Rudolph's Pediatrics, 22nd Ed.

CHAPTER 214. Disorders of the Knee

John A. Herring


Knee injuries present frequently in virtually all age groups within a pediatric practice. The age and mechanism of injury are guidelines to a correct diagnosis. A swollen, painful knee in an infant should raise the suspicion of child abuse or infection. In the young child, significant ligament or meniscal injuries are rare, but epiphyseal separations and fractures are more frequent. In the adolescent, internal injuries to menisci and ligaments are common and most often result from sports activities, with or without contact. Patellar dislocations are also more common in adolescents.

The examiner should note bruising, swelling about the knee, the presence or absence of an effusion, and the ability to walk or bear weight. Most significant injuries are accompanied by an effusion or hemarthrosis, and the swollen knee is difficult to examine due to pain and limited motion. After the initial swelling has resolved, specific findings of an internal derangement can be elicited. The torn anterior cruciate is indicated by a positive anterior drawer sign in which the tibia can be anteriorly subluxated with the knee flexed.1 Meniscal tears often produce a clicking or grinding when the knee is fully flexed and extended with medial or lateral stress. Medial collateral and lateral collateral ligament injuries allow the joint to open either medially or laterally with stress in a 20° flexed position.

Radiographs should be evaluated and will show swelling only in the case of meniscal or ligamentous injury. Widening of the distal femoral growth plate suggests a separation injury of the growth plate (Salter 1). Elevation of the tibial spine indicates an injury in which the anterior cruciate pulls a fragment of bone up from the tibial articular surface.

Initial treatment usually consists of splinting with compression using a prefabricated knee immobilizer and ACE bandage.2 Aspiration of the knee is not necessary. Reevaluation at 2 weeks allows for a better physical exam for significant injury. Minor injuries will usually be recovering by then, and significant injuries will show persistent physical findings. A magnetic resonance imaging (MRI) examination will help to define internal injuries that will require orthopedic consultation.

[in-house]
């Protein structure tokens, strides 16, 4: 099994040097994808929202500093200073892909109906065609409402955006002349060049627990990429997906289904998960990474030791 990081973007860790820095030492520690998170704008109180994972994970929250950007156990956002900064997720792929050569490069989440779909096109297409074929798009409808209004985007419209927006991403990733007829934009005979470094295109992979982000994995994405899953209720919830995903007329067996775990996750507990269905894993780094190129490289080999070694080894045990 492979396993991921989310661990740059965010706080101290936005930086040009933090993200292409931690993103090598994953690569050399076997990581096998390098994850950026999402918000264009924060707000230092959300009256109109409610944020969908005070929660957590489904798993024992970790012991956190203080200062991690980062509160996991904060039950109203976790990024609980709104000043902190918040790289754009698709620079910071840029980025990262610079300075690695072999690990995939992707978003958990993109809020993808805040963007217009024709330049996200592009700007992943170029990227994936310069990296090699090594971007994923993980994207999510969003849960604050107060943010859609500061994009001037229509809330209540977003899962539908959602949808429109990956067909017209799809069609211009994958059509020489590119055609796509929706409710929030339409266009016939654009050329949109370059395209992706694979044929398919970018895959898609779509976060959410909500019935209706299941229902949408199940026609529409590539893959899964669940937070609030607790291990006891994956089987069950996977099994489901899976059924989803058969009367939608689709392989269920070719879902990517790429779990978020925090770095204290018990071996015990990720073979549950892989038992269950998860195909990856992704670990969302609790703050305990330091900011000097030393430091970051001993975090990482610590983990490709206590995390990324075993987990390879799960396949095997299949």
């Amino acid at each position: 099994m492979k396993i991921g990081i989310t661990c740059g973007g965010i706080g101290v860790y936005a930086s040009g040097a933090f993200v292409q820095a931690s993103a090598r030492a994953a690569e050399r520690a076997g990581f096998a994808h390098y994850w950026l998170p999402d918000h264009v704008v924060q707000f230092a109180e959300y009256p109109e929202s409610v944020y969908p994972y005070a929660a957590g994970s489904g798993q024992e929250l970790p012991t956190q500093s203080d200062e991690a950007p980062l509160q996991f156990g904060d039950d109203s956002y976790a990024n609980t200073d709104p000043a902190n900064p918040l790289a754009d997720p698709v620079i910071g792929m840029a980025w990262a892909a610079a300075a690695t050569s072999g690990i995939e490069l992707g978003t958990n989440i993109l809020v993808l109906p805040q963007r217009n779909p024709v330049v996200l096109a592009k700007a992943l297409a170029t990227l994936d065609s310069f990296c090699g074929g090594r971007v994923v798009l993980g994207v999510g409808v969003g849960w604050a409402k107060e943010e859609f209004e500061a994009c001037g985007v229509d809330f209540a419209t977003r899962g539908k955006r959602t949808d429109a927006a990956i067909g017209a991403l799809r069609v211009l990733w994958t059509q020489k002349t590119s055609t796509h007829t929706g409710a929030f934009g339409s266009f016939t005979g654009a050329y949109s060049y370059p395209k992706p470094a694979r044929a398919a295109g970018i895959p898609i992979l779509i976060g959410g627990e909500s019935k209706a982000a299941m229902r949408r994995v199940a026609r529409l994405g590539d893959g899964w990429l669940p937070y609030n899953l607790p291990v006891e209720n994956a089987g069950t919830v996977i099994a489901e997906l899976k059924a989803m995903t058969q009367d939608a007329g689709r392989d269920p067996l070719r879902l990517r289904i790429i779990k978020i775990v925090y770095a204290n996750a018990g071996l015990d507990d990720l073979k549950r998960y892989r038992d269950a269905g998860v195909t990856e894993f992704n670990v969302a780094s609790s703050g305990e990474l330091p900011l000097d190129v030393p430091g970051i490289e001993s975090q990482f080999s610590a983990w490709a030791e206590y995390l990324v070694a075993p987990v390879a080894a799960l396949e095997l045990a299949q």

A discoid meniscus is an abnormally shaped lateral meniscus found in children of all ages (Fig. 214-1).3,4 It may slip in and out of the joint causing the patient to feel something pop over the lateral aspect of the knee joint. This may be somewhat painful. The examiner can feel something pop along the lateral joint line as the knee is flexed and extended. Over time, this may become more painful and the “popping” may begin to limit function.

An anteroposterior radiograph of the knee may show widening of the lateral joint space, and an MRI provides a definitive diagnosis. Arthroscopic reconstruction or removal of the meniscus is the treatment of choice for those with significant symptoms.5


Adolescents with vague knee pain are commonly seen in a primary care office.6,7 The complaint is pain around the patella, aggravated by activities, especially physical education. The knee is often painful when the person sits in a car or theater where it is difficult to extend the knee. Straightening the knee gives immediate relief. This has been called chondromalacia patella, yet there is little evidence of damage to the cartilage of the patella. It has also been called the malalignment syndrome, and many patients have excessive femoral anteversion with patellae that face toward one another as the patient walks.

Radiographs will show no abnormalities, and the treatment is aimed at symptom relief. Nonsteroidal anti-inflammatory drugs (NSAIDs) are helpful. A well-planned physiotherapy program that emphasizes strengthening of the quadriceps and hamstrings as well as the hip abductors and external rotators will help most patients recover.

FIGURE 214-1. Diagram of partial resection of a discoid meniscus highlighting the line of incision. Note that the posterior and anterior attachments of the meniscus are left intact. (Herring JA, editor. Tachjian’s Pediatric Orthopaedics. Philadelphia: Saunders; 2008, p. 932.)


In this condition, there is an anatomic mal-alignment of the patella and quadriceps complex which results in recurrent lateral subluxation or dislocation of the patella.8 The dislocations may reduce spontaneously or may require sedation and closed reduction. The subluxations are annoying and painful to the patient but do not require reduction.

The examination will show that the patella tends to move laterally as the knee approaches full, active extension. As the knee begins to flex, the patella moves medially into its normal position in the femoral notch, a physical finding called the “J” sign. With the patient relaxed and the knee in full extension, the examiner can push the patella laterally and begin to flex the knee. The patient with this condition will quickly react to prevent this, and this is termed “the apprehension sign.”9